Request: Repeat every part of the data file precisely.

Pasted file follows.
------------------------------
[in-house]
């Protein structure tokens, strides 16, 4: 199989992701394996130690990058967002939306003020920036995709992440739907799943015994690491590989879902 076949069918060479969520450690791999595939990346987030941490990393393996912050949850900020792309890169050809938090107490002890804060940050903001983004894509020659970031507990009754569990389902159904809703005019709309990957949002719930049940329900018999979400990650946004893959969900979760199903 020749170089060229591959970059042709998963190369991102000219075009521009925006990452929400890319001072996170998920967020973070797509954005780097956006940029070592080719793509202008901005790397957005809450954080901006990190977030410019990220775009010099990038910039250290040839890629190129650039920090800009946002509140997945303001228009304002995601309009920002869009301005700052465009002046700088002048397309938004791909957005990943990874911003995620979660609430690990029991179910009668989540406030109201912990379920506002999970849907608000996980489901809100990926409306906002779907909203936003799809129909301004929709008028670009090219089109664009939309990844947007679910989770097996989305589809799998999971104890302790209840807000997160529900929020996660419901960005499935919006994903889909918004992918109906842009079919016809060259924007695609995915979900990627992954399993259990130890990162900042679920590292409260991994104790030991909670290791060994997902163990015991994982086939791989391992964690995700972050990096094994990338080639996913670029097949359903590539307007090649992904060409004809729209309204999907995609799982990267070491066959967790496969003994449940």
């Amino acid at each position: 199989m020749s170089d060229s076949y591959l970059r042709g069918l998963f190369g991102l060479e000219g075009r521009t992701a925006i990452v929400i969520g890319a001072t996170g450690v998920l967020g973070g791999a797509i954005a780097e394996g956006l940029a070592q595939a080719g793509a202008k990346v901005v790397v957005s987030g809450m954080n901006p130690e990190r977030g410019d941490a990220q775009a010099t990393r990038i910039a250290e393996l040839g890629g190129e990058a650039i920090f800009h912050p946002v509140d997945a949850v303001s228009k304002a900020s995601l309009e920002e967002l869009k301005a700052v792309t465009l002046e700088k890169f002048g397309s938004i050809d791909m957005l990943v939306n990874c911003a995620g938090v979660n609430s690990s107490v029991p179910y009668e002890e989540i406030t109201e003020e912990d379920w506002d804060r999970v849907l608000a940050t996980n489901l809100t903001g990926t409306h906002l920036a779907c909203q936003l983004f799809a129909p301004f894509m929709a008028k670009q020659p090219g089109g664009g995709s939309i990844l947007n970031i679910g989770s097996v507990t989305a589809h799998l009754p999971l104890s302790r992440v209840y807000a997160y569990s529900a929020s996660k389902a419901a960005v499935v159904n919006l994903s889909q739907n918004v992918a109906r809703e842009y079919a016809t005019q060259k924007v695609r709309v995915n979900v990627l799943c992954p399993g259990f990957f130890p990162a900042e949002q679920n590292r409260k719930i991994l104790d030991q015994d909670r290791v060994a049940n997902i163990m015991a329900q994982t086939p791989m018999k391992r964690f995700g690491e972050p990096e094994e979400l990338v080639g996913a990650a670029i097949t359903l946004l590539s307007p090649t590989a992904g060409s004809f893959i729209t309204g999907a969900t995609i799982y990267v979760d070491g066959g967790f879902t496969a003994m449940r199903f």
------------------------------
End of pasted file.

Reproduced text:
[in-house]
């Protein structure tokens, strides 16, 4: 199989992701394996130690990058967002939306003020920036995709992440739907799943015994690491590989879902 076949069918060479969520450690791999595939990346987030941490990393393996912050949850900020792309890169050809938090107490002890804060940050903001983004894509020659970031507990009754569990389902159904809703005019709309990957949002719930049940329900018999979400990650946004893959969900979760199903 020749170089060229591959970059042709998963190369991102000219075009521009925006990452929400890319001072996170998920967020973070797509954005780097956006940029070592080719793509202008901005790397957005809450954080901006990190977030410019990220775009010099990038910039250290040839890629190129650039920090800009946002509140997945303001228009304002995601309009920002869009301005700052465009002046700088002048397309938004791909957005990943990874911003995620979660609430690990029991179910009668989540406030109201912990379920506002999970849907608000996980489901809100990926409306906002779907909203936003799809129909301004929709008028670009090219089109664009939309990844947007679910989770097996989305589809799998999971104890302790209840807000997160529900929020996660419901960005499935919006994903889909918004992918109906842009079919016809060259924007695609995915979900990627992954399993259990130890990162900042679920590292409260991994104790030991909670290791060994997902163990015991994982086939791989391992964690995700972050990096094994990338080639996913670029097949359903590539307007090649992904060409004809729209309204999907995609799982990267070491066959967790496969003994449940």
């Amino acid at each position: 199989m020749s170089d060229s076949y591959l970059r042709g069918l998963f190369g991102l060479e000219g075009r521009t992701a925006i990452v929400i969520g890319a001072t996170g450690v998920l967020g973070g791999a797509i954005a780097e394996g956006l940029a070592q595939a080719g793509a202008k990346v901005v790397v957005s987030g809450m954080n901006p130690e990190r977030g410019d941490a990220q775009a010099t990393r990038i910039a250290e393996l040839g890629g190129e990058a650039i920090f800009h912050p946002v509140d997945a949850v303001s228009k304002a900020s995601l309009e920002e967002l869009k301005a700052v792309t465009l002046e700088k890169f002048g397309s938004i050809d791909m957005l990943v939306n990874c911003a995620g938090v979660n609430s690990s107490v029991p179910y009668e002890e989540i406030t109201e003020e912990d379920w506002d804060r999970v849907l608000a940050t996980n489901l809100t903001g990926t409306h906002l920036a779907c909203q936003l983004f799809a129909p301004f894509m929709a008028k670009q020659p090219g089109g664009g995709s939309i990844l947007n970031i679910g989770s097996v507990t989305a589809h799998l009754p999971l104890s302790r992440v209840y807000a997160y569990s529900a929020s996660k389902a419901a960005v499935v159904n919006l994903s889909q739907n918004v992918a109906r809703e842009y079919a016809t005019q060259k924007v695609r709309v995915n979900v990627l799943c992954p399993g259990f990957f130890p990162a900042e949002q679920n590292r409260k719930i991994l104790d030991q015994d909670r290791v060994a049940n997902i163990m015991a329900q994982t086939p791989m018999k391992r964690f995700g690491e972050p990096e094994e979400l990338v080639g996913a990650a670029i097949t359903l946004l590539s307007p090649t590989a992904g060409s004809f893959i729209t309204g999907a969900t995609i799982y990267v979760d070491g066959g967790f879902t496969a003994m449940r199903f």